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CDFS Chapter 6 & 7

by: Elizabeth Rubio

CDFS Chapter 6 & 7 CDFS 111

Elizabeth Rubio
Long Beach State

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Preschool Child
Lydia Grosso
Class Notes
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This 9 page Class Notes was uploaded by Elizabeth Rubio on Saturday February 20, 2016. The Class Notes belongs to CDFS 111 at California State University Long Beach taught by Lydia Grosso in Spring 2016. Since its upload, it has received 7 views.


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Date Created: 02/20/16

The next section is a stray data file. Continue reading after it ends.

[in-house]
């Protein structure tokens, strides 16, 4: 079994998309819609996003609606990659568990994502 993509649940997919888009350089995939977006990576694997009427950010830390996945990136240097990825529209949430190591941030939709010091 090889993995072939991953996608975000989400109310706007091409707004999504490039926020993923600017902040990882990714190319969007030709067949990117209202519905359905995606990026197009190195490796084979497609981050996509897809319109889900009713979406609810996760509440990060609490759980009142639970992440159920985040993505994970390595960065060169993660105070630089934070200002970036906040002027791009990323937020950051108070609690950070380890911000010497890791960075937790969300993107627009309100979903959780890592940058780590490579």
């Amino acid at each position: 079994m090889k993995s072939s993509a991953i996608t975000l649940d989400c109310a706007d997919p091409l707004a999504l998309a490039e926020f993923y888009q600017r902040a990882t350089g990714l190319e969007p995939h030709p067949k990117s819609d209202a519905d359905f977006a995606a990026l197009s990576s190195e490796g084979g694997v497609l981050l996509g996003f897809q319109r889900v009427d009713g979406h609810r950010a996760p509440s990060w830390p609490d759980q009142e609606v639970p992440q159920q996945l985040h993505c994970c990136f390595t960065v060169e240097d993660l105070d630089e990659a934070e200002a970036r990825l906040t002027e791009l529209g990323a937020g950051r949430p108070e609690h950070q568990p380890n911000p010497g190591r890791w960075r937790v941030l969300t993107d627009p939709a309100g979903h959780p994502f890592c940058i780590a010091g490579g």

Early emotions •High emotional responsiveness •Reactive pain and pleasure to complex social awareness Smiling and laughing •Social smile (6 weeks): Evoked by viewing human faces •Laughter (3 to 4 months): Often associated with curiosity Anger •First expressed at around 6 months •Is healthy response to frustration Sadness •Appears in first months •Indicates withdrawal and is accompanied by increased production of cortisol •Is stressful experience for infants •Fear –Emerges at about 9 months in response to people, things, or situations •Stranger wariness –Seem as infant no longer smiles at any friendly face but cries or looks frightened when an unfamiliar  person moves too close •Separation anxiety –Tears, dismay, or anger occur when a familiar caregiver leaves –If it remains strong after age 3, it may be considered an emotional disorder Self­awareness •Person's realization that he or she is a distinct individual whose body, mind, and actions are separate  from those of other people. First 4 months •Infants have no sense of self and may see themselves as part of their mothers. 5 months •Infants begin to develop an awareness of themselves as separate from their mothers. 15­18 months •Emergence of the Me­self •Sense of self as the “object of one's knowledge” Mirror Recognition •Classic experiment (M. Lewis & Brooks, 1978) •Babies aged 9–24 months looked into a mirror after a dot of rouge had been put on their noses. •None of the babies younger than 12 months old reacted as if they knew the mark was on them. •15­ to 24­month­olds showed self­awareness by touching their own noses with curiosity. Goodness of fit –Similarity of temperament and values that produces a smooth interaction between an individual and his  or her social context, including family, school, and community Psychosocial Theory ERIKSON: Trust and autonomy stages •Trust versus mistrust –Infants learn basic trust if the world is a secure place where their basic needs are met •Autonomy versus shame and doubt –Toddlers either succeed or fail in gaining a sense of self­rule over their actions and their bodies Behaviorism BANDURA: Social learning theory •Parents mold an infant's emotions and personality through reinforcement and punishment –Behavior patterns acquired by observing the behavior of others –Demonstrated in the classic   Bobo Doll study Sociocultural theory •Infant emotional development shaped by entire social and cultural context Ethnotheories •Theory underlying values and practices of a culture but is not usually apparent to the people within the  culture Personal theories •Theories arising from family and personal history Proximal parenting •Caregiving practices that involve being physically close to the baby, with frequent holding and touching Distal parenting •Caregiving practices that involve remaining distant from the baby, providing toys, food, and face­to­face  communication with minimal holding and touching Synchrony •Coordinated, rapid, and smooth exchange of responses between a caregiver and an infant Synchrony in the first few months •Becomes more frequent and elaborate •Helps infants learn to read others' emotions and to develop the skills of social interaction •Usually begins with parents imitating infants •Lessons in emotion endure longer than do intellectual ones. •The 9­month­old (top) knows she can make her mother laugh, and the 12­month­old (bottom) knows he should sometimes worry, although he does not know why. Attachment •Involves lasting emotional bond that one person has with another •Begins to form in early infancy and influence a person's close relationships throughout life •Overtakes synchrony •Demonstrated through proximity­seeking and contact­maintaining Secure attachment •Relationship (type B)  in which infant obtains both comfort and confidence from the presence of his or  her caregiver. Insecure­avoidant attachment •Pattern of attachment (type A) in which infant avoids connection with the caregiver, as when the infant  seems not to care about the caregiver's presence, departure, or return. Insecure­resistant/ambivalent attachment –Pattern of attachment (type C) in which anxiety and uncertainty are evident, as when an infant becomes  very upset at separation from the caregiver and both resists and seeks contact on reunion. Disorganized attachment –Type of attachment (type D) that is marked by an infant's inconsistent reactions to the caregiver's  departure and return. Social referencing •Seeking emotional responses or information from other people •Observing someone else's expressions and reactions and using the other person as a social reference •Utilizing referencing in constant and selective ways Parental social referencing •Mothers use a variety of expressions, vocalizations, and gestures to convey social information to their  infants. •Synchrony, attachment, and social referencing are all apparent with fathers, sometimes even more than  with mothers. Proportion of infants in nonrelative care varies markedly from nation to nation. •Involvement of relatives other than mothers varies. •Worldwide, fathers are increasingly involved in infant care but this varies by culture. •Paid leave for mother and fathers (and grandmothers!) varies by nations. •In the U.S., paid leave varies by states and employers. Family day care •Child care that includes several children of various ages and usually occurs in the home of a woman who is paid to provide it. Center day care •Child care that occurs in a place especially designed for the purpose, where several paid adults care for  many children. •Usually the children are grouped by age, the day­care center is licensed, and providers are trained and  certified in child development. Sensorimotor intelligence •Piaget’s term for the way infants think—by using their senses and motor skills—during the first period of  cognitive development Piaget •Infants are active learners. •Adaptation is the core of intelligence. Cognition develops in four distinct periods Assimilation •Type of adaptation in which new experiences are interpreted to fit into, or assimilate with, old ideas Accommodation •Type of adaptation in which old ideas are restructured to include, or accommodate, new experiences Stages one and two: Primary circular reactions •Circular reactions: Interaction of sensation, perception, and cognition •Primary circular reactions: Two stages of sensorimotor intelligence involving the infant’s own body •Stage one (Birth to 1month): Stage of reflexes •Stage two 1 to 4 months): First acquired adaptions or habits Infants adapt reflexes through information from repeated responses. Stages three and four: Secondary circular reactions •Secondary circular reactions: Interaction between baby and something else; mirror neurons begin to  function •Stage three (4­8 months): Attempts to make interesting things last •Stage four (6­12 months): New adaptation and anticipation; means to the end Goal­direct behavior •Purposeful action that benefit from new motor skills resulting from brain maturation Object permanence •Realization that objects or people continue to exist when they are no longer in sight Stages five and six: Tertiary circular reactions •Tertiary circular reactions: Involves active exploration and experimentation; exploration of range of new  activities and variations in responses as way of learning •Stage five (12­18 months): New means through active exploration •Stage six (18­24 months): Mental combinations; intellectual experimentation via imagination Many infants reach the stages of sensorimotor intelligence earlier than Piaget predicted. •Small sample size •Simplistic methods •Unseen brain activity Information­processing theory •Modeled on computer functioning •Involves incremental details and step­by­step description of the mechanisms of thought •Adds insight to understanding of cognition at every age Gibson and Gibson •Perception requires selectivity. •Affordances provide opportunity for perception and interaction that is offered by a person, place, or  object in the environment. Selection of which affordance is perceived and acted upon is related to four factors. •Sensory awareness •Immediate motivation •Current development •Past experience Selective perception of affordances is also characteristic of every age and every culture. Visual cliff •Experimental apparatus that gives the illusion of a sudden drop­off between one horizontal surface and  another •Infant performance depends on past experience, including social context Infant memory is fragile but can be activated with reminders, repetition, and retrieval cues. •According to classic developmental theory, infants store no memories in their first year (Freud/childhood  amnesia). Developmentalists now agree that very young infants can remember if the following conditions  are met: •Experimental conditions are similar to real life. •Motivation is high. •Special measures aid memory retrieval. He Remembers!   •In this demonstration of Rovee­Collier’s experiment, a young infant immediately  remembers how to make the familiar mobile move. •Unfamiliar mobiles do not provoke the same reaction. •He kicks his right leg and flails both arms, just as he learned to do several weeks ago. Listening and responding •Before birth: Language learning via brain organization and hearing; may be innate •Newborn: Preference for speech sounds and mother’s language; gradual selective listening •Around 6 months: Ability to distinguish sounds and gestures in own language Infants •Can process information and store conclusions •Can remember specific events and patterns Early researchers underestimated infant memory. •Failure to differentiate between implicit and explicit memory •Do you know the difference? No. •The early stages of language involve communication through noises, gestures, and facial expressions,  very evident here between this !Kung grandmother and granddaughter.• Universal sequence Timing of language acquisition varies but sequence is universal Babbling •Involves repetition of certain syllables, such as ba­ba­ba, that begins when babies are between 6 and 9  months old •Is experience­expectant •Begins to sound like native language around 12 months Gesturing •All infants gesture. •Concepts with gesture are expressed sooner than speech. •Pointing emerges in human babies around 10 months. First words: Gradual beginnings At about 1 year: Speak a few words.  6­15 months: Understand 10 times more words than produced 12 months: Begin to use holophrases; recognize vocalization from universal to language­specific Naming explosion Once spoken vocabulary reaches about 50 words, it builds quickly, at a rate of 50 to 100 words per  month. 21­month­olds say twice as many words as 18­month­old. Cultural differences in language use •Cultural and family variation exists in child­directed speech. •Infants seek best available language teachers. •Music tempo is culture­specific. Cultural differences in language use: Parts of speech •Ratio of nouns to verbs and adjectives varies. •Infants differ in use of various parts of speech. •Young children are sensitive to the sounds of words. Cultural differences in language use: Grammar •Includes all the devices by which words communicate meaning •Becomes obvious in holophrases between 18 and 24months & Correlates with size of vocabulary Mastering two languages •Quantity of speech in both languages the child hears is crucial. •Children implicitly track the number of words and phrases and learn those expressed most often. •Bilingual toddlers realize differences between languages, adjusting tone, pronunciation, cadence, and  vocabulary when speaking to a monolingual person. Theory One: Infants need to be taught. •B. F. Skinner (1957) noticed that spontaneous babbling is usually reinforced. •Parents are expert teachers, and other caregivers help them teach children to speak. Frequent repetition of words is instructive, especially when the words are linked to the pleasures of daily  life. Theory One: Infants need to be taught. •Well­taught infants become well­spoken children. •if adults want children who speak, understand, and (later) read well, they must talk to their infants. Theory Two: Social impulses fosters infant language. •Infants communicate because humans have evolved as social beings. •The emotional messages of speech, not the words, that are the focus of early communication. Theory Two: Social impulses fosters infant language. •Each culture has practices that further social interaction, including talking. •The social content of speech is universal, which is why babies learn whatever specifics their culture  provides. Theory Three: Infants teach themselves •Language learning is innate; adults need not teach it, nor is it a by­product of social interaction. •Language itself is experience­expectant, although obviously the specific language is experience­ dependent. Theory Three: Infants teach themselves Chomsky •Language too complex to be mastered through step­by­step conditioning. •Language acquisition device (LAD) is innate. •All babies are eager learners, and language may be considered one more aspect of neurological  maturation. All perspective offer insight into language acquisition. . Hybrid theory •Some aspects of language learning may be best explained by one theory at one age and other aspects  by another theory at another age. •Multiple attentional, social and linguistic cues contribute to early language. •Different elements of the language apparatus may have evolved in different ways